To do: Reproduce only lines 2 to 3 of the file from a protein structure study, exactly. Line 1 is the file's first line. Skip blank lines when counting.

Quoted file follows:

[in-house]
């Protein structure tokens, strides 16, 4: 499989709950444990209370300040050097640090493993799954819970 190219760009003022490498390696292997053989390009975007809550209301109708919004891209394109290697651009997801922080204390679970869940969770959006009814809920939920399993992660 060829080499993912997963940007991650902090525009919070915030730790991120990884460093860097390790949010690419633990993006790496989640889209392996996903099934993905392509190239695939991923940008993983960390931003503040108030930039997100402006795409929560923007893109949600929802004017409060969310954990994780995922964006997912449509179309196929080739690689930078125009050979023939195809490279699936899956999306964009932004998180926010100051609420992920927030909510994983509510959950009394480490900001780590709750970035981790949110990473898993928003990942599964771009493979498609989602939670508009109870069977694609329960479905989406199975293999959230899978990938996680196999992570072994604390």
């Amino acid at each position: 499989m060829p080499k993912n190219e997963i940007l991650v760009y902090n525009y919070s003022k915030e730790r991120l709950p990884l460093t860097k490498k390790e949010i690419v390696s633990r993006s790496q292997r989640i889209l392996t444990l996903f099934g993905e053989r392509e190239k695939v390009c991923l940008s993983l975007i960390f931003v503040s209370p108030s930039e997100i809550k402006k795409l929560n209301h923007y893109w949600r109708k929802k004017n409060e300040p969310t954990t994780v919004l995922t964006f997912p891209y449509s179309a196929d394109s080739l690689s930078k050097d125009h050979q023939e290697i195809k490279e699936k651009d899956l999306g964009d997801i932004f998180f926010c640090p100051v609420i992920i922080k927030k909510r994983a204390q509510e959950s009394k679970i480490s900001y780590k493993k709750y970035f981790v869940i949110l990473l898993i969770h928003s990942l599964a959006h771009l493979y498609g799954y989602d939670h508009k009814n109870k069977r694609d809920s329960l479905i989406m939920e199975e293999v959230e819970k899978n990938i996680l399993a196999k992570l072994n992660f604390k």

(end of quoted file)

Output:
């Protein structure tokens, strides 16, 4: 499989709950444990209370300040050097640090493993799954819970 190219760009003022490498390696292997053989390009975007809550209301109708919004891209394109290697651009997801922080204390679970869940969770959006009814809920939920399993992660 060829080499993912997963940007991650902090525009919070915030730790991120990884460093860097390790949010690419633990993006790496989640889209392996996903099934993905392509190239695939991923940008993983960390931003503040108030930039997100402006795409929560923007893109949600929802004017409060969310954990994780995922964006997912449509179309196929080739690689930078125009050979023939195809490279699936899956999306964009932004998180926010100051609420992920927030909510994983509510959950009394480490900001780590709750970035981790949110990473898993928003990942599964771009493979498609989602939670508009109870069977694609329960479905989406199975293999959230899978990938996680196999992570072994604390």
């Amino acid at each position: 499989m060829p080499k993912n190219e997963i940007l991650v760009y902090n525009y919070s003022k915030e730790r991120l709950p990884l460093t860097k490498k390790e949010i690419v390696s633990r993006s790496q292997r989640i889209l392996t444990l996903f099934g993905e053989r392509e190239k695939v390009c991923l940008s993983l975007i960390f931003v503040s209370p108030s930039e997100i809550k402006k795409l929560n209301h923007y893109w949600r109708k929802k004017n409060e300040p969310t954990t994780v919004l995922t964006f997912p891209y449509s179309a196929d394109s080739l690689s930078k050097d125009h050979q023939e290697i195809k490279e699936k651009d899956l999306g964009d997801i932004f998180f926010c640090p100051v609420i992920i922080k927030k909510r994983a204390q509510e959950s009394k679970i480490s900001y780590k493993k709750y970035f981790v869940i949110l990473l898993i969770h928003s990942l599964a959006h771009l493979y498609g799954y989602d939670h508009k009814n109870k069977r694609d809920s329960l479905i989406m939920e199975e293999v959230e819970k899978n990938i996680l399993a196999k992570l072994n992660f604390k």